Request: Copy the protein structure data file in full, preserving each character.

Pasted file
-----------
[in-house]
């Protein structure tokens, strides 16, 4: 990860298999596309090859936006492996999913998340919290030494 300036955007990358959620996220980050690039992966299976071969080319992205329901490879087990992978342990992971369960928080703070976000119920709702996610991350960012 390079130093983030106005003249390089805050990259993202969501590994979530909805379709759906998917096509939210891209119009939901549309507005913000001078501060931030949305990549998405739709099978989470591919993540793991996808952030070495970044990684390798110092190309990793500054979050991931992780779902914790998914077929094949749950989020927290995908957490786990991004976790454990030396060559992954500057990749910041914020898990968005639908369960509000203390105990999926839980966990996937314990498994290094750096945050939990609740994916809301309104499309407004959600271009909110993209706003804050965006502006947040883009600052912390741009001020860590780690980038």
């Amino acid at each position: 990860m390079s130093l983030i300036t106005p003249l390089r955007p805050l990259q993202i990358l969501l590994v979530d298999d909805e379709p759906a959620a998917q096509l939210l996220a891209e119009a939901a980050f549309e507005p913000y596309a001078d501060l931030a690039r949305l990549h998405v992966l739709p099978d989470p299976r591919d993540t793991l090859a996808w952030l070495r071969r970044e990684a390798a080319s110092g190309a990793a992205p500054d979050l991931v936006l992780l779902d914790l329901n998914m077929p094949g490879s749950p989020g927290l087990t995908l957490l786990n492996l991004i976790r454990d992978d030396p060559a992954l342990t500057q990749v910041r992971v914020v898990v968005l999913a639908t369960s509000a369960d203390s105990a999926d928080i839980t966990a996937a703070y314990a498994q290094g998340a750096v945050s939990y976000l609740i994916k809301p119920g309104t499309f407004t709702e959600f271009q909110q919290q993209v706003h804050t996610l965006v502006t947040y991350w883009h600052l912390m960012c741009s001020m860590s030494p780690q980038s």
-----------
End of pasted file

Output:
[in-house]
């Protein structure tokens, strides 16, 4: 990860298999596309090859936006492996999913998340919290030494 300036955007990358959620996220980050690039992966299976071969080319992205329901490879087990992978342990992971369960928080703070976000119920709702996610991350960012 390079130093983030106005003249390089805050990259993202969501590994979530909805379709759906998917096509939210891209119009939901549309507005913000001078501060931030949305990549998405739709099978989470591919993540793991996808952030070495970044990684390798110092190309990793500054979050991931992780779902914790998914077929094949749950989020927290995908957490786990991004976790454990030396060559992954500057990749910041914020898990968005639908369960509000203390105990999926839980966990996937314990498994290094750096945050939990609740994916809301309104499309407004959600271009909110993209706003804050965006502006947040883009600052912390741009001020860590780690980038």
């Amino acid at each position: 990860m390079s130093l983030i300036t106005p003249l390089r955007p805050l990259q993202i990358l969501l590994v979530d298999d909805e379709p759906a959620a998917q096509l939210l996220a891209e119009a939901a980050f549309e507005p913000y596309a001078d501060l931030a690039r949305l990549h998405v992966l739709p099978d989470p299976r591919d993540t793991l090859a996808w952030l070495r071969r970044e990684a390798a080319s110092g190309a990793a992205p500054d979050l991931v936006l992780l779902d914790l329901n998914m077929p094949g490879s749950p989020g927290l087990t995908l957490l786990n492996l991004i976790r454990d992978d030396p060559a992954l342990t500057q990749v910041r992971v914020v898990v968005l999913a639908t369960s509000a369960d203390s105990a999926d928080i839980t966990a996937a703070y314990a498994q290094g998340a750096v945050s939990y976000l609740i994916k809301p119920g309104t499309f407004t709702e959600f271009q909110q919290q993209v706003h804050t996610l965006v502006t947040y991350w883009h600052l912390m960012c741009s001020m860590s030494p780690q980038s």